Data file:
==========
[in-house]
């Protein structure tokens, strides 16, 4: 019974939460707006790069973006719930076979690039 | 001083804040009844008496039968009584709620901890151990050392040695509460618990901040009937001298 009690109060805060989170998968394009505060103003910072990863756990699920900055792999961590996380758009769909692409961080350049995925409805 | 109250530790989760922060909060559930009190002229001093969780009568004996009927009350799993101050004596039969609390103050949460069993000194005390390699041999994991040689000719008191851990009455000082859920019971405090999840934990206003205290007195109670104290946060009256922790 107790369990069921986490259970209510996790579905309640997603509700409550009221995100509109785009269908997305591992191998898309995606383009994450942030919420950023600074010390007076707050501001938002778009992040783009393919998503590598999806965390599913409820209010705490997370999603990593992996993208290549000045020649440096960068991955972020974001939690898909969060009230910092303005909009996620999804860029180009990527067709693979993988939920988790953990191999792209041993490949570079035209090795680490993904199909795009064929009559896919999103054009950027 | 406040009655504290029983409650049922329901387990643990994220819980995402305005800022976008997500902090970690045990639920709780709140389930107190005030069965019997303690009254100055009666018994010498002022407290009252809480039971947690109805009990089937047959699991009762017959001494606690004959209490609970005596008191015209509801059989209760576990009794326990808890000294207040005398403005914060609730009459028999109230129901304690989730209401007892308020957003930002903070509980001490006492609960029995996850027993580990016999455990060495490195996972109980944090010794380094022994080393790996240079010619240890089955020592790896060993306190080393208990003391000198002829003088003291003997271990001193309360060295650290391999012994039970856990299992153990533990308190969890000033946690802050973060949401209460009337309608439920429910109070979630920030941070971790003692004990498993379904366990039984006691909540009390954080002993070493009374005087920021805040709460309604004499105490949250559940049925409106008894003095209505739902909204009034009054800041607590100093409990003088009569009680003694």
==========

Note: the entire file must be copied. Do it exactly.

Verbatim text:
[in-house]
């Protein structure tokens, strides 16, 4: 019974939460707006790069973006719930076979690039 | 001083804040009844008496039968009584709620901890151990050392040695509460618990901040009937001298 009690109060805060989170998968394009505060103003910072990863756990699920900055792999961590996380758009769909692409961080350049995925409805 | 109250530790989760922060909060559930009190002229001093969780009568004996009927009350799993101050004596039969609390103050949460069993000194005390390699041999994991040689000719008191851990009455000082859920019971405090999840934990206003205290007195109670104290946060009256922790 107790369990069921986490259970209510996790579905309640997603509700409550009221995100509109785009269908997305591992191998898309995606383009994450942030919420950023600074010390007076707050501001938002778009992040783009393919998503590598999806965390599913409820209010705490997370999603990593992996993208290549000045020649440096960068991955972020974001939690898909969060009230910092303005909009996620999804860029180009990527067709693979993988939920988790953990191999792209041993490949570079035209090795680490993904199909795009064929009559896919999103054009950027 | 406040009655504290029983409650049922329901387990643990994220819980995402305005800022976008997500902090970690045990639920709780709140389930107190005030069965019997303690009254100055009666018994010498002022407290009252809480039971947690109805009990089937047959699991009762017959001494606690004959209490609970005596008191015209509801059989209760576990009794326990808890000294207040005398403005914060609730009459028999109230129901304690989730209401007892308020957003930002903070509980001490006492609960029995996850027993580990016999455990060495490195996972109980944090010794380094022994080393790996240079010619240890089955020592790896060993306190080393208990003391000198002829003088003291003997271990001193309360060295650290391999012994039970856990299992153990533990308190969890000033946690802050973060949401209460009337309608439920429910109070979630920030941070971790003692004990498993379904366990039984006691909540009390954080002993070493009374005087920021805040709460309604004499105490949250559940049925409106008894003095209505739902909204009034009054800041607590100093409990003088009569009680003694």